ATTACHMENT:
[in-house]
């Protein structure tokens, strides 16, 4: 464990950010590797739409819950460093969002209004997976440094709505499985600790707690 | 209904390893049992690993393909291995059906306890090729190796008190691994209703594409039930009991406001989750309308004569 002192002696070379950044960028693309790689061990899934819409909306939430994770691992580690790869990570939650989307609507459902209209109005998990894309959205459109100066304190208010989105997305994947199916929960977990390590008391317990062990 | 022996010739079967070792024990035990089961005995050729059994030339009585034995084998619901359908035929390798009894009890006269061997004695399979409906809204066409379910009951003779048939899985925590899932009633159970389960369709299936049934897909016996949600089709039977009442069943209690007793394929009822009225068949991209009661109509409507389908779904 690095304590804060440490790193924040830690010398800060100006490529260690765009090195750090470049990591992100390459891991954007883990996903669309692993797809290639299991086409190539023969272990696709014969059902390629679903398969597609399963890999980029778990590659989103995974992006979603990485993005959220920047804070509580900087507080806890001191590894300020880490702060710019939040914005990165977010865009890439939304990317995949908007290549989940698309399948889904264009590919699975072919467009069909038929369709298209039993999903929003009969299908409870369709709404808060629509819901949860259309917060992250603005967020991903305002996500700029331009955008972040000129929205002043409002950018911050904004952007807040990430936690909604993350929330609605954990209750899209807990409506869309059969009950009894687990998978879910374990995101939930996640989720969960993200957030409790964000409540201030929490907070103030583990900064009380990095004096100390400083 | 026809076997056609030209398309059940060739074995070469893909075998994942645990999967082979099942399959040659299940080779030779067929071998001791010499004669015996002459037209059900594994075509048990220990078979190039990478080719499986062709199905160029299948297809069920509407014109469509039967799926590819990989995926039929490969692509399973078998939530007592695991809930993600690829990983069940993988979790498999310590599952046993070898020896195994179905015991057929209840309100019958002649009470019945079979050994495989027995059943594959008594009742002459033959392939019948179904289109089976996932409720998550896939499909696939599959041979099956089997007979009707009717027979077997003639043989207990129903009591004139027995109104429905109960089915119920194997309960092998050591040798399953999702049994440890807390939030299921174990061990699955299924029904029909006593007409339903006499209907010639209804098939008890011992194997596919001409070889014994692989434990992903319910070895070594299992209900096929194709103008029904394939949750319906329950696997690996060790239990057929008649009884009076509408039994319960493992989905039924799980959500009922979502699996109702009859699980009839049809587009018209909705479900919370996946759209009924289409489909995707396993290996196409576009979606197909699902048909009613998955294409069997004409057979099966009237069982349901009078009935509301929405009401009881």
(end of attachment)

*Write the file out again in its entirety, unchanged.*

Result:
[in-house]
């Protein structure tokens, strides 16, 4: 464990950010590797739409819950460093969002209004997976440094709505499985600790707690 | 209904390893049992690993393909291995059906306890090729190796008190691994209703594409039930009991406001989750309308004569 002192002696070379950044960028693309790689061990899934819409909306939430994770691992580690790869990570939650989307609507459902209209109005998990894309959205459109100066304190208010989105997305994947199916929960977990390590008391317990062990 | 022996010739079967070792024990035990089961005995050729059994030339009585034995084998619901359908035929390798009894009890006269061997004695399979409906809204066409379910009951003779048939899985925590899932009633159970389960369709299936049934897909016996949600089709039977009442069943209690007793394929009822009225068949991209009661109509409507389908779904 690095304590804060440490790193924040830690010398800060100006490529260690765009090195750090470049990591992100390459891991954007883990996903669309692993797809290639299991086409190539023969272990696709014969059902390629679903398969597609399963890999980029778990590659989103995974992006979603990485993005959220920047804070509580900087507080806890001191590894300020880490702060710019939040914005990165977010865009890439939304990317995949908007290549989940698309399948889904264009590919699975072919467009069909038929369709298209039993999903929003009969299908409870369709709404808060629509819901949860259309917060992250603005967020991903305002996500700029331009955008972040000129929205002043409002950018911050904004952007807040990430936690909604993350929330609605954990209750899209807990409506869309059969009950009894687990998978879910374990995101939930996640989720969960993200957030409790964000409540201030929490907070103030583990900064009380990095004096100390400083 | 026809076997056609030209398309059940060739074995070469893909075998994942645990999967082979099942399959040659299940080779030779067929071998001791010499004669015996002459037209059900594994075509048990220990078979190039990478080719499986062709199905160029299948297809069920509407014109469509039967799926590819990989995926039929490969692509399973078998939530007592695991809930993600690829990983069940993988979790498999310590599952046993070898020896195994179905015991057929209840309100019958002649009470019945079979050994495989027995059943594959008594009742002459033959392939019948179904289109089976996932409720998550896939499909696939599959041979099956089997007979009707009717027979077997003639043989207990129903009591004139027995109104429905109960089915119920194997309960092998050591040798399953999702049994440890807390939030299921174990061990699955299924029904029909006593007409339903006499209907010639209804098939008890011992194997596919001409070889014994692989434990992903319910070895070594299992209900096929194709103008029904394939949750319906329950696997690996060790239990057929008649009884009076509408039994319960493992989905039924799980959500009922979502699996109702009859699980009839049809587009018209909705479900919370996946759209009924289409489909995707396993290996196409576009979606197909699902048909009613998955294409069997004409057979099966009237069982349901009078009935509301929405009401009881």